Why Doesn’t My Garage Door Shut Completely?
Does it sometimes feel like your garage door has a mind of its own – deciding when and how far it’ll open or close? Depending on the issue at hand, the fix could be as simple as replacing the batteries in your garage door opener, while other times it could be a sign of a bigger issue.
Here’s the process for understanding why your garage door could be closing partially, but not all the way.
1. First, Something Could be Blocking the Door or Safety Sensors
The first thing to look for when your garage door won’t close is clutter or obstructions blocking your garage door or sensors. Even if there doesn’t seem to be anything in the way, clean the lenses of the sensors, as oftentimes dirt and debris will collect and can interrupt the beam signal and stop the door from operating.
2. No Blockage? Check if the Safety Sensors Are Misaligned or Faulty
If you made sure nothing is blocking the door or sensors, double-check that the sensors are aligned with each other and that they are receiving power. If they aren’t, gently bend them back into place to restore a clear connection, and if that doesn’t seem to work, purchase a new pair of sensors, and replace the faulty ones.
3. No Blockageand No Misaligned Sensors? Then, Double Check Door Travel Limits
If you’ve checked the sensor lenses and alignment, but your door still doesn’t seem to work properly, your open and close limits could be to blame. These settings, known as travel limits, tell the opener how far the door should travel before it fully shut and prevent the door from crushing objects in its path. If the settings are too high, your door will sense the floor as an obstruction and immediately open after starting to close. This can be easily fixed by taking a few measurements to adjust with a screwdriver. Follow your door manufacturer’s manual or website for specific instructions. Need a hand with this one? Give J.D. Griffiths a call!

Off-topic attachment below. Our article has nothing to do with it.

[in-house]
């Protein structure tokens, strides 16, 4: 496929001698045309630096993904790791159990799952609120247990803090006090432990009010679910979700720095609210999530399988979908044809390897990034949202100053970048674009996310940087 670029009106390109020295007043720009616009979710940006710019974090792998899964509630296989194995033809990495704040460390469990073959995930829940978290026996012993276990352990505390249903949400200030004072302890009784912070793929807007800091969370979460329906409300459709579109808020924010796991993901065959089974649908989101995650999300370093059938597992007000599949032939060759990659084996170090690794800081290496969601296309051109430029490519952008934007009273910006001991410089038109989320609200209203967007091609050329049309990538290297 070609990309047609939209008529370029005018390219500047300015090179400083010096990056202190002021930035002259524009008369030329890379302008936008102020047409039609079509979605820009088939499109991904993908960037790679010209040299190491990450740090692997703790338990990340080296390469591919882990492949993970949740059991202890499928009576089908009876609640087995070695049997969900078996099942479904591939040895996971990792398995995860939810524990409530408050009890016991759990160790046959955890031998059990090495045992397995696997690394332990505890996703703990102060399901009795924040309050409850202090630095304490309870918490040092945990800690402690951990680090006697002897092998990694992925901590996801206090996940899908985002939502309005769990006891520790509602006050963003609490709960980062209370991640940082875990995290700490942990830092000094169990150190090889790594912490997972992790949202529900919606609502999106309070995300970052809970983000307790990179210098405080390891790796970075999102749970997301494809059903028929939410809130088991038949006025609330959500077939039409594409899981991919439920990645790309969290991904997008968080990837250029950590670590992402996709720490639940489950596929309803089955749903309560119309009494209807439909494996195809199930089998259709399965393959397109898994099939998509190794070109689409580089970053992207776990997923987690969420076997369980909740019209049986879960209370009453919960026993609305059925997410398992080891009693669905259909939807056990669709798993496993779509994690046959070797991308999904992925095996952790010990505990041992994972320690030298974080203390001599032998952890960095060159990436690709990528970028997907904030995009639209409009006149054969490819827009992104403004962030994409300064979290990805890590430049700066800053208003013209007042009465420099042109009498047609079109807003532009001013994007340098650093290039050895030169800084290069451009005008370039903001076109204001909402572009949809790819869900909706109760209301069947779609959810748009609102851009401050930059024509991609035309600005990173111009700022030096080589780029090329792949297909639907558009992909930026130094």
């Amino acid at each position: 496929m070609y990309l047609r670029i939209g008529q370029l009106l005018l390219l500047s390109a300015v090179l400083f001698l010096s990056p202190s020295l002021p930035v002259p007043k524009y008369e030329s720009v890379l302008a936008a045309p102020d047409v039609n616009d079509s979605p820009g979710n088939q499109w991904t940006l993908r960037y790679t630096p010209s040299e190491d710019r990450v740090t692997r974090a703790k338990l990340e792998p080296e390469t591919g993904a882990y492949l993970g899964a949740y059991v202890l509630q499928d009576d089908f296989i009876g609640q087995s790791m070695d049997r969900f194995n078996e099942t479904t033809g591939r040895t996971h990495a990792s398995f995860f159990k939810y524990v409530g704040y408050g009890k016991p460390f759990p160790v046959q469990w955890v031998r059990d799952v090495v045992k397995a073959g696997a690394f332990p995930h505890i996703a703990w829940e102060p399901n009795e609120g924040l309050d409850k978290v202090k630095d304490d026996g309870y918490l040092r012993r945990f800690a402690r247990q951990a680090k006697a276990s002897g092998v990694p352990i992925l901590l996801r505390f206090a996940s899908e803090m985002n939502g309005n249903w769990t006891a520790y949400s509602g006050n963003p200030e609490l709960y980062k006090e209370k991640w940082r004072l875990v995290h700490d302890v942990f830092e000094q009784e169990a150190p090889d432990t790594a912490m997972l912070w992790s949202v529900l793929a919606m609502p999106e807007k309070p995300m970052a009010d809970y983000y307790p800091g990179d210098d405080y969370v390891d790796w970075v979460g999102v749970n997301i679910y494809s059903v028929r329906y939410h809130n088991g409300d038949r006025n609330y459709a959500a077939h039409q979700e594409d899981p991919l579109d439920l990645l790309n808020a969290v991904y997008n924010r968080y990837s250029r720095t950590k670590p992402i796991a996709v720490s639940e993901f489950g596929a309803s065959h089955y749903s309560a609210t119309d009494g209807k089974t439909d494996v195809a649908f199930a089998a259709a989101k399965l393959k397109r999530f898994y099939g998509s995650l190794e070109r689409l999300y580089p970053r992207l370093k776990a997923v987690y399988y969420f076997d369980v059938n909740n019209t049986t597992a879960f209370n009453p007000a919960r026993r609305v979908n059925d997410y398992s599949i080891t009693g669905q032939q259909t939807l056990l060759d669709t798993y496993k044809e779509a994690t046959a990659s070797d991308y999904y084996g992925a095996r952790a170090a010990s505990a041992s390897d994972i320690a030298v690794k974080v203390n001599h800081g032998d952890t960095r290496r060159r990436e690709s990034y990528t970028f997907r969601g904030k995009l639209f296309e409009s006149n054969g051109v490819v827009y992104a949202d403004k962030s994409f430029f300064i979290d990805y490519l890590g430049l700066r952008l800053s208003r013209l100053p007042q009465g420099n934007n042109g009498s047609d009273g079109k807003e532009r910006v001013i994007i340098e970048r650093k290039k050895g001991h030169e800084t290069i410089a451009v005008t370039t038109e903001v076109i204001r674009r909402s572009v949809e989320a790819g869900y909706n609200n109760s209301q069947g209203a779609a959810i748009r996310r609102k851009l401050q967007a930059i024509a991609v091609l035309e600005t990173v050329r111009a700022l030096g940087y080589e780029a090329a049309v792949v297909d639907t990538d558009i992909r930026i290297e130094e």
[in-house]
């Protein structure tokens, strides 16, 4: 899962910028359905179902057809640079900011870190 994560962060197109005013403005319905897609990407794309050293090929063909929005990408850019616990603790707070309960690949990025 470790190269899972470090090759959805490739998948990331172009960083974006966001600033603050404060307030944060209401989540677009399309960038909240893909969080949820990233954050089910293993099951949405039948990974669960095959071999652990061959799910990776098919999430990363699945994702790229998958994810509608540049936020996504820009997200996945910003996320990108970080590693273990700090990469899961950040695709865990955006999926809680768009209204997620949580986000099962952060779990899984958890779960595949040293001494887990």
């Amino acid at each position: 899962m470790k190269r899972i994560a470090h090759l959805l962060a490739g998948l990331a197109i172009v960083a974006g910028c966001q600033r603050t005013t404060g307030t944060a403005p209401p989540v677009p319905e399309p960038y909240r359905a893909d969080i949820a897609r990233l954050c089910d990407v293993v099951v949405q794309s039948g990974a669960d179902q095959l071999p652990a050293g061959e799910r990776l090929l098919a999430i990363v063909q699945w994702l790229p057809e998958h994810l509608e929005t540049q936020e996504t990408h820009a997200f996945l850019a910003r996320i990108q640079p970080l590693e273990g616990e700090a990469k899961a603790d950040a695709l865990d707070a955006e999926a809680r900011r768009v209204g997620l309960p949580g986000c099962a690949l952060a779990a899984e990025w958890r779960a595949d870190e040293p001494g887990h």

4. Next, Check the Opening Mechanisms. Are There Broken Springs?
The springs on a garage door help the garage open and close with ease. If any of the springs are broken or damaged, the door could become misaligned and not close properly. Upon inspection, it’s pretty easy to tell if one of these springs is damaged or broken. We recommend leaving these types of spring repairs to a professional like J.D. Griffiths. Our experts will safely assess the damages, recommend and quote a repair, and are skilled to complete these types of garage fixes.
5. No Broken Spring, but is There a Damaged Cable?
The cables on a garage door also help lower and raise the door. If any of the cables are worn or damaged, it can cause your door to stop working properly. Most visual inspections can spot a damaged cable, but we always recommend leaving cable repairs to a professional.
6. Last but Not Least, Check for Damage to the Tracks
Improper maintenance of your garage door tracks could lead to damage and malfunction. To fix the problem, clean the metal rollers and remove grime, then lubricate them with a non-silicon-based product like motor oil. To finish, clean the tracks with a cloth and break oil, removing any buildup that might prevent the door from operating properly. If that doesn’t seem to work, you may need a track replacement to get your garage door working again.
Depending on the issue at hand, sometimes it’s easy to fix a garage door that won’t shut all the way on its own. Other times, you’ll need help from a garage professional to conduct a safe and effective garage door assessment and repair. If you’re unable to fix the problem on your own, can’t identify the problem yourself, or simply want to get this item off your home “to-do” list, contact J.D. Griffiths for a free estimate. We’ll be sure to get your garage door back up and working again.